Hot, hazy and historic: Saturday’s unfortunate weather in Spokane tied the record for 100-degree days in a single year.
Spokane hit a sweltering 103 degrees, the sixth time in 2021 that a day has reached the triple-digit mark.
The year 1928 was the last and only time since records have been kept that Spokane had six days of 100 degrees or higher, according to National Weather Service Office in Spokane.
And after rolling blackouts struck the Spokane area during the record heat dome event this summer, Avista reported more outages late Saturday.
On Avista’s outage map, a loss of power from West Boone Avenue to West Cataldo Avenue near Riverfront Park was reported at 9 p.m. Saturday and was still active an hour later. Avista expected to get power back up for the area by around 1 a.m Sunday, according to the outage map.
The outage affected around 150 customers and many more people at the Spokane Shock game, with the Spokane Arena going dark for a short period because of the outage near Riverfront Park.
A few other small outages were reported in North Spokane, with each affecting around 10 residents.
Avista said on Twitter that outages were also reported in Coeur d’Alene and Hayden Lake. They were assessing the situation Saturday night.
The Garland Theater also had some bad power luck on Saturday night, with their power lines getting so hot they caught on fire, according to the Garland Theater Facebook page.
They closed for the night and said Avista was on the way to make repairs on Saturday night.
The intense heat came with air quality nosediving in the morning with smoke from wildfires burning all around the country arriving in full force due to a wind shift.
The smoke brought the dreaded orange tinge to Spokane and sent air quality levels well into the unhealthy range for the surrounding area.
The air quality index at around noon was 165, according to the Spokane Regional Clean Air Agency.
The air quality index goes from 1-500, with “unhealthy” air quality from 151-200.
According to the Spokane Regional Clean Air Agency, the air quality reading means everyone may begin to experience health impacts, and members of sensitive groups may have more serious side effects.
Storms potentially arriving to Eastern Washington Saturday night and Sunday shifted winds to start blowing southeast, bringing in smoke from wildfires in Canada, northeast Washington and North Idaho.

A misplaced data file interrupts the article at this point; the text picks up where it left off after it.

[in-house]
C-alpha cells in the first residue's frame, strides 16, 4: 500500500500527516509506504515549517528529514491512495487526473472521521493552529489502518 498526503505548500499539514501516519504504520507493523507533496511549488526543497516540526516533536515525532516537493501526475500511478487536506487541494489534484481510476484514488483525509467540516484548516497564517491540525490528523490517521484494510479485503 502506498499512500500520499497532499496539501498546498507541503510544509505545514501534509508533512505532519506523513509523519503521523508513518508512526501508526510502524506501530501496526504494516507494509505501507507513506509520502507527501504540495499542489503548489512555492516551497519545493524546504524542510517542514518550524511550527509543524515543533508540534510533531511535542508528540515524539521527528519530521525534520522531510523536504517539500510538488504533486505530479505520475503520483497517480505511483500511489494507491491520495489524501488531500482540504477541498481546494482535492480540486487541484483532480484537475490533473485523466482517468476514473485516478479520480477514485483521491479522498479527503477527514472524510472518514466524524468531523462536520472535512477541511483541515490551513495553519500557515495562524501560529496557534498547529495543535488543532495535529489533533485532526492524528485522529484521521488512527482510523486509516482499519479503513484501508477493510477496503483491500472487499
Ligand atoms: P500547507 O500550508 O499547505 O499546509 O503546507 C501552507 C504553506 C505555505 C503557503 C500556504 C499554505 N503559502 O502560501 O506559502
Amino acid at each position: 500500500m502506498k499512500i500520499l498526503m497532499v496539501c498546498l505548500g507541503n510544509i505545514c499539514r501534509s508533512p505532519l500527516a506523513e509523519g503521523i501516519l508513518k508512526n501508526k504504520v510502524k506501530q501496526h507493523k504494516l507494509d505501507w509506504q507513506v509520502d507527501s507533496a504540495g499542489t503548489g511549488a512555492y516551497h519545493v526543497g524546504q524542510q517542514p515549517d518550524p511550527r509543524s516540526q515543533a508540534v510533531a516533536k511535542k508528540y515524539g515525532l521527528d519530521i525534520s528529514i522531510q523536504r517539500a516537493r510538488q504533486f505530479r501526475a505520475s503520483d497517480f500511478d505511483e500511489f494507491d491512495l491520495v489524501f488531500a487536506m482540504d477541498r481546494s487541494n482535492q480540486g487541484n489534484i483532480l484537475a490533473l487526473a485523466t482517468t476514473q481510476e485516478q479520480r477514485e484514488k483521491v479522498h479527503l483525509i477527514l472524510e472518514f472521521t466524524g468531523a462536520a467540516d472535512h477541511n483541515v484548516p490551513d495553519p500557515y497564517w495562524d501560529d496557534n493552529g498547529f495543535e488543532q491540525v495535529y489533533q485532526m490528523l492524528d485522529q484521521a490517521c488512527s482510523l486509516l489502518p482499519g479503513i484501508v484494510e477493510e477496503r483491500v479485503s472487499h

Because of the unhealthy air quality, Spokane’s public pools closed for the day, according to Spokane Parks and Recreation.
Despite the closures and extreme heat, many Spokane residents weren’t going to let the weather spoil their Saturday.
In South Hill, the Friends of Manito put on the first arts festival celebrating young local artists and vendors in Manito Park.
Kelly Brown, president of the Friends of Manito, said she was worried about attendance because of the weather but was quickly relieved by a crowd of determined patrons.
“We would show up if it was raining,” said Patrick Nevers, who enjoyed the festival with his girlfriend. “We always love to see new events in the community.”
Elsewhere, the splash pad in Franklin Park was overrun with kids and their families looking for a backup plan after pools were closed earlier in the day.
“This is the hottest summer I’ve seen since I arrived in 1987,” said Brian Barnard, who was at a family birthday party at the splash pad. Barnard said it was so hot he could jump in the pad with the kids.
Temperatures should cool down a bit Sunday with a high near 92 degrees, according to NWS Spokane.
Smoke, on the other hand, could linger.
Ron Miller, a meteorologist at NWS Spokane, said the winds will continue to blow in smoke until there’s another shift, which isn’t projected for at least the next couple of days.
There may be some salvation, however, for both smoke and the extreme dryness the area is experiencing.
“Water droplets can absorb smoke and dust particle in the atmosphere and improve air quality,” Miller said.
NWS Spokane predicts Spokane has a 20% chance of rain Saturday night and a 30% chance of rain Sunday.
But the Idaho Panhandle, plus Okanogan and Chelan counties, may get a whole lot of rain at once, with NWS Spokane putting the areas under a flash food warning starting Sunday.
There is potential for torrential downpours in the areas, which could produce flooding and mudslides especially because the ground is so dry, according to NWS Spokane.
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